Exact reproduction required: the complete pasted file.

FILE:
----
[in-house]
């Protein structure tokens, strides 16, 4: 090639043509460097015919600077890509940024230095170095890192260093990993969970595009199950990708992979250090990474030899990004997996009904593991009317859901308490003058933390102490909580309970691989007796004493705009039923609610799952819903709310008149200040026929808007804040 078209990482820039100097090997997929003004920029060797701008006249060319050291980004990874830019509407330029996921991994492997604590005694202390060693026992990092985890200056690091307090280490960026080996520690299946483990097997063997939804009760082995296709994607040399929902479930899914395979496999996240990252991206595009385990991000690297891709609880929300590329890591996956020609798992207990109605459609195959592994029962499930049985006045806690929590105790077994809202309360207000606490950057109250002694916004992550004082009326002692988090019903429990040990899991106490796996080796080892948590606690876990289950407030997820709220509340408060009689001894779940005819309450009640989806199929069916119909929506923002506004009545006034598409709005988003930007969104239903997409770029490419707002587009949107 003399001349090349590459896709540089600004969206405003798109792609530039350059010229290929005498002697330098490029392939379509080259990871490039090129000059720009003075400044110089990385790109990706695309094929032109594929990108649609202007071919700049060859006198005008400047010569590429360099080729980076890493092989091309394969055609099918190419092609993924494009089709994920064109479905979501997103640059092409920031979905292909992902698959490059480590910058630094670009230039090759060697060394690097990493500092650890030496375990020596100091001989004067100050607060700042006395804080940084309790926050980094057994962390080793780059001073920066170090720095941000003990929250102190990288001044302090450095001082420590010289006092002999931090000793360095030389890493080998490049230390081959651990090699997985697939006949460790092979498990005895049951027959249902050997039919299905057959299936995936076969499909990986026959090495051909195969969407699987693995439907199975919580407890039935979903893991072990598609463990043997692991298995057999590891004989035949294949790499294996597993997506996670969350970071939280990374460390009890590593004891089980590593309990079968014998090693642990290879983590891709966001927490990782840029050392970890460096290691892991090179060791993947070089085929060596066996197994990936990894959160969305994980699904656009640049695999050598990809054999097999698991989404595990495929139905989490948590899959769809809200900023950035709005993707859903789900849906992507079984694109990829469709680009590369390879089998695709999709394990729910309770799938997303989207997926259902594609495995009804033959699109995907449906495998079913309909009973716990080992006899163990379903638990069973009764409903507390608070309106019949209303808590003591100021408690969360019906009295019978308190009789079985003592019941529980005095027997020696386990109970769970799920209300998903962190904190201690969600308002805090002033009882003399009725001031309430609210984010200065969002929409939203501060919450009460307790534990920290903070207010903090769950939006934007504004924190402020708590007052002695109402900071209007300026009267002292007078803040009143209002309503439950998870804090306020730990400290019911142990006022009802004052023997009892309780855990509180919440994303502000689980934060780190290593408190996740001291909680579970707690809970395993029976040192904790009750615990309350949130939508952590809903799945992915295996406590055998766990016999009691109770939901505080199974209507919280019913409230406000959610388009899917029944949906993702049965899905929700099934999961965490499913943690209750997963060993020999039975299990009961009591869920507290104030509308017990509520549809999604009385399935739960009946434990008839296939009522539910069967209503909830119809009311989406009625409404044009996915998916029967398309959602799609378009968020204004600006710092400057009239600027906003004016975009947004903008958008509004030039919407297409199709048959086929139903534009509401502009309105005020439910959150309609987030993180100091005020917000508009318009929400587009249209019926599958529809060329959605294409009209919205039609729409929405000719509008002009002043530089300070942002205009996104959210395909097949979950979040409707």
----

[in-house]
């Protein structure tokens, strides 16, 4: 090639043509460097015919600077890509940024230095170095890192260093990993969970595009199950990708992979250090990474030899990004997996009904593991009317859901308490003058933390102490909580309970691989007796004493705009039923609610799952819903709310008149200040026929808007804040 078209990482820039100097090997997929003004920029060797701008006249060319050291980004990874830019509407330029996921991994492997604590005694202390060693026992990092985890200056690091307090280490960026080996520690299946483990097997063997939804009760082995296709994607040399929902479930899914395979496999996240990252991206595009385990991000690297891709609880929300590329890591996956020609798992207990109605459609195959592994029962499930049985006045806690929590105790077994809202309360207000606490950057109250002694916004992550004082009326002692988090019903429990040990899991106490796996080796080892948590606690876990289950407030997820709220509340408060009689001894779940005819309450009640989806199929069916119909929506923002506004009545006034598409709005988003930007969104239903997409770029490419707002587009949107 003399001349090349590459896709540089600004969206405003798109792609530039350059010229290929005498002697330098490029392939379509080259990871490039090129000059720009003075400044110089990385790109990706695309094929032109594929990108649609202007071919700049060859006198005008400047010569590429360099080729980076890493092989091309394969055609099918190419092609993924494009089709994920064109479905979501997103640059092409920031979905292909992902698959490059480590910058630094670009230039090759060697060394690097990493500092650890030496375990020596100091001989004067100050607060700042006395804080940084309790926050980094057994962390080793780059001073920066170090720095941000003990929250102190990288001044302090450095001082420590010289006092002999931090000793360095030389890493080998490049230390081959651990090699997985697939006949460790092979498990005895049951027959249902050997039919299905057959299936995936076969499909990986026959090495051909195969969407699987693995439907199975919580407890039935979903893991072990598609463990043997692991298995057999590891004989035949294949790499294996597993997506996670969350970071939280990374460390009890590593004891089980590593309990079968014998090693642990290879983590891709966001927490990782840029050392970890460096290691892991090179060791993947070089085929060596066996197994990936990894959160969305994980699904656009640049695999050598990809054999097999698991989404595990495929139905989490948590899959769809809200900023950035709005993707859903789900849906992507079984694109990829469709680009590369390879089998695709999709394990729910309770799938997303989207997926259902594609495995009804033959699109995907449906495998079913309909009973716990080992006899163990379903638990069973009764409903507390608070309106019949209303808590003591100021408690969360019906009295019978308190009789079985003592019941529980005095027997020696386990109970769970799920209300998903962190904190201690969600308002805090002033009882003399009725001031309430609210984010200065969002929409939203501060919450009460307790534990920290903070207010903090769950939006934007504004924190402020708590007052002695109402900071209007300026009267002292007078803040009143209002309503439950998870804090306020730990400290019911142990006022009802004052023997009892309780855990509180919440994303502000689980934060780190290593408190996740001291909680579970707690809970395993029976040192904790009750615990309350949130939508952590809903799945992915295996406590055998766990016999009691109770939901505080199974209507919280019913409230406000959610388009899917029944949906993702049965899905929700099934999961965490499913943690209750997963060993020999039975299990009961009591869920507290104030509308017990509520549809999604009385399935739960009946434990008839296939009522539910069967209503909830119809009311989406009625409404044009996915998916029967398309959602799609378009968020204004600006710092400057009239600027906003004016975009947004903008958008509004030039919407297409199709048959086929139903534009509401502009309105005020439910959150309609987030993180100091005020917000508009318009929400587009249209019926599958529809060329959605294409009209919205039609729409929405000719509008002009002043530089300070942002205009996104959210395909097949979950979040409707």